MEPS 536:203-219 (2015)  -  DOI: https://doi.org/10.3354/meps11374

Fine-scale movement, activity patterns and home-ranges of European lobster Homarus gammarus

Daniel J. Skerritt1,*, Peter A. Robertson2,3, Aileen C. Mill3, Nicholas V. C. Polunin1, Clare Fitzsimmons1

1School of Marine Science and Technology, Newcastle University, Newcastle upon Tyne, NE1 7RU, UK
2Animal and Plant Health Agency, Sand Hutton, York, YO41 ILZ, UK
3School of Biology, Newcastle University, Newcastle upon Tyne, NE1 7RU, UK
*Corresponding author:

ABSTRACT: Understanding an animal’s movement, distribution and activity pattern is vital for effective delivery of evidence-based management; however, such data are sparse for many economically important fishery targets, particularly the European lobster Homarus gammarus. This study aimed to elucidate high-resolution movement and activity patterns of a large cohort (n = 44; carapace length = 65-98 mm) of adult European lobsters, using a passive fine-scale acoustic telemetry VEMCO Positioning System (VPS) off Northumberland (UK). This is the first application of VPS on this species and the first offshore VPS study within the UK, providing novel positional data generated via triangulation based on time difference of arrival of acoustic signals. Individual home-ranges using kernel density and minimum convex polygons showed seasonal variation: 95% utilisation distribution ranged from 244 to 7722 m2 during spring (mean ± SE: 11104 ± 397 m2), and declined to 237-784 m2 during autumn (mean ± SE: 455 ± 66 m2s.e.). The study also provides evidence of behavioural differences between sexes, with males using more space than females. Daily cumulative step-length and daily minimum convex polygons highlighted that while space-use decreased during the autumn, daily distance moved increased for the majority of lobsters observed, coupled with longer durations of diel activity during autumn. These results suggest that using home-range analyses alone to describe lobster movement may inadequately represent its full behaviour. This study demonstrates the potential for passive acoustic telemetry tracking of otherwise cryptic and difficult to study marine benthic animals.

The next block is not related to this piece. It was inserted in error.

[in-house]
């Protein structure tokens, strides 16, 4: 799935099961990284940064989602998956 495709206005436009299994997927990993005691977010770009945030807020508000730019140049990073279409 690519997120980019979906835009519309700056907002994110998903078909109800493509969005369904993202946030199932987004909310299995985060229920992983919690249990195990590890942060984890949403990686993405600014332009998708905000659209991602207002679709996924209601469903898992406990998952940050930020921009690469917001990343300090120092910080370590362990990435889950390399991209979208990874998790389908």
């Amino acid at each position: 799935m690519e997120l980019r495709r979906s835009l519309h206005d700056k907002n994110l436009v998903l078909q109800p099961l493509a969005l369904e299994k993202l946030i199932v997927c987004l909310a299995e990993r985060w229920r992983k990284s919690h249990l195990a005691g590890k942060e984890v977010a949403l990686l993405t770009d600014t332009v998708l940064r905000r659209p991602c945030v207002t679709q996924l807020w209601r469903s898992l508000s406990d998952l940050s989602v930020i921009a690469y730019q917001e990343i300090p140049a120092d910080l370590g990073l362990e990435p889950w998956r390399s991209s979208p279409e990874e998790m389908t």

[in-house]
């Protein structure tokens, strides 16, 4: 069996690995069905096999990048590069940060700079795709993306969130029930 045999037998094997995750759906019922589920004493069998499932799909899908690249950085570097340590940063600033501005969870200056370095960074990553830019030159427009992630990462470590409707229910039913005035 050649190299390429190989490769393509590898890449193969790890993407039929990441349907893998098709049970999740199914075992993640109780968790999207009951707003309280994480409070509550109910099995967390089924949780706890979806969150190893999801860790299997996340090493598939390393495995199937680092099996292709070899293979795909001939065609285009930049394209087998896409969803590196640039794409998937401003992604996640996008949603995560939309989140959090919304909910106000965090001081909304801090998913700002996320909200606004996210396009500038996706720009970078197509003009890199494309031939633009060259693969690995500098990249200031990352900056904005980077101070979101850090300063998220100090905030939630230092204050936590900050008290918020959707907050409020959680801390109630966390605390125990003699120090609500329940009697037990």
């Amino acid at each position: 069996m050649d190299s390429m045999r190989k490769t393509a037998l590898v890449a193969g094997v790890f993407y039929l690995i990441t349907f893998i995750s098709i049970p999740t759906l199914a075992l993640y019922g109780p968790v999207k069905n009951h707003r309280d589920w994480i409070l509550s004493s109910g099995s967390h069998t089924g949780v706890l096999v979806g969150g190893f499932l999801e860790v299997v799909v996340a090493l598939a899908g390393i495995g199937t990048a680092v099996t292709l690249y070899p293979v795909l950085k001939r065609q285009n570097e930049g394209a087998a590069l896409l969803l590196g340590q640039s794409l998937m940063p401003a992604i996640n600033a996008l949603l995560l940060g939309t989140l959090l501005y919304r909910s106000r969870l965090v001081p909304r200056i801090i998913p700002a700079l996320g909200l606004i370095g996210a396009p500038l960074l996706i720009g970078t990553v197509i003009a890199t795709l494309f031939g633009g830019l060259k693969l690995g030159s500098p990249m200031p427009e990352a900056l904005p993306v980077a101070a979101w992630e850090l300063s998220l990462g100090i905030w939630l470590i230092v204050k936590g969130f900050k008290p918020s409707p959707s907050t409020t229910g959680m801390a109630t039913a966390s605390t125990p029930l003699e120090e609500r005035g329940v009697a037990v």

KEY WORDS: Homarus gammarus · Behaviour · Diel-cycle · Acoustic telemetry · Tracking


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Cite this article as: Skerritt DJ, Robertson PA, Mill AC, Polunin NVC, Fitzsimmons C (2015) Fine-scale movement, activity patterns and home-ranges of European lobster Homarus gammarus. Mar Ecol Prog Ser 536:203-219. https://doi.org/10.3354/meps11374

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